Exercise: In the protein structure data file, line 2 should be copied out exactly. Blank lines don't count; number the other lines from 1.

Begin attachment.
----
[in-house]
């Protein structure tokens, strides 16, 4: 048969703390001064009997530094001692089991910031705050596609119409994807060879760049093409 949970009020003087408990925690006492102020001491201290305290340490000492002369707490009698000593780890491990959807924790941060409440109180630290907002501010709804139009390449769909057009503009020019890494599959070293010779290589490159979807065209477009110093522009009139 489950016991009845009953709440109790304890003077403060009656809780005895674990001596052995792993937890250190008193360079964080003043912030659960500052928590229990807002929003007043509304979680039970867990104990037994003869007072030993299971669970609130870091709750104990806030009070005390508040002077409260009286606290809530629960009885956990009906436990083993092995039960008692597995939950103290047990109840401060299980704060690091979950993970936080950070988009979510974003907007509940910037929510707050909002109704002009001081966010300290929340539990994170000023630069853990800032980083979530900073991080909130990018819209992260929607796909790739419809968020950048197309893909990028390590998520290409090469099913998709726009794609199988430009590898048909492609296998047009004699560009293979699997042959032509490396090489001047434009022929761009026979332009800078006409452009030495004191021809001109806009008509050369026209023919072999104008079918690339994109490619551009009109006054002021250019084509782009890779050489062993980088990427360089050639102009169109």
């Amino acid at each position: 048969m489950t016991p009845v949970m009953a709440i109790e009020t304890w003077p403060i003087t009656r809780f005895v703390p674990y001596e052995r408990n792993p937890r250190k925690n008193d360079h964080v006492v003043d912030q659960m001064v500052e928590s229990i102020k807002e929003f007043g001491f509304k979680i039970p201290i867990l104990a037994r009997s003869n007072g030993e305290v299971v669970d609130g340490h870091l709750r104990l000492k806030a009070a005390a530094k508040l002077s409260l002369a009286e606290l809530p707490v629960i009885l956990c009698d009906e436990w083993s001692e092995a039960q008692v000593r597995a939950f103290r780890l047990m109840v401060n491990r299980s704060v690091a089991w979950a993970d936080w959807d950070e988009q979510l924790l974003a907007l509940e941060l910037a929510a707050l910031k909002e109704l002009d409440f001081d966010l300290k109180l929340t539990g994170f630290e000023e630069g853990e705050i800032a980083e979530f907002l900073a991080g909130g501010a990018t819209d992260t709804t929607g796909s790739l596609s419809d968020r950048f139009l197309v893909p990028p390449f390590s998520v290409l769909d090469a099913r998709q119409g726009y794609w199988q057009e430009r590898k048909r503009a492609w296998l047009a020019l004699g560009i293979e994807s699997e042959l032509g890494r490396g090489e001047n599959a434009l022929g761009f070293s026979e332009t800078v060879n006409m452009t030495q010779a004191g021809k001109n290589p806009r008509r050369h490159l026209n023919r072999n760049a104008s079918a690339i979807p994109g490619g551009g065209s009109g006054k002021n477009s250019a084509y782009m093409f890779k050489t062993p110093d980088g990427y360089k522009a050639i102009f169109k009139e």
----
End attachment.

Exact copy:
């Protein structure tokens, strides 16, 4: 048969703390001064009997530094001692089991910031705050596609119409994807060879760049093409 949970009020003087408990925690006492102020001491201290305290340490000492002369707490009698000593780890491990959807924790941060409440109180630290907002501010709804139009390449769909057009503009020019890494599959070293010779290589490159979807065209477009110093522009009139 489950016991009845009953709440109790304890003077403060009656809780005895674990001596052995792993937890250190008193360079964080003043912030659960500052928590229990807002929003007043509304979680039970867990104990037994003869007072030993299971669970609130870091709750104990806030009070005390508040002077409260009286606290809530629960009885956990009906436990083993092995039960008692597995939950103290047990109840401060299980704060690091979950993970936080950070988009979510974003907007509940910037929510707050909002109704002009001081966010300290929340539990994170000023630069853990800032980083979530900073991080909130990018819209992260929607796909790739419809968020950048197309893909990028390590998520290409090469099913998709726009794609199988430009590898048909492609296998047009004699560009293979699997042959032509490396090489001047434009022929761009026979332009800078006409452009030495004191021809001109806009008509050369026209023919072999104008079918690339994109490619551009009109006054002021250019084509782009890779050489062993980088990427360089050639102009169109």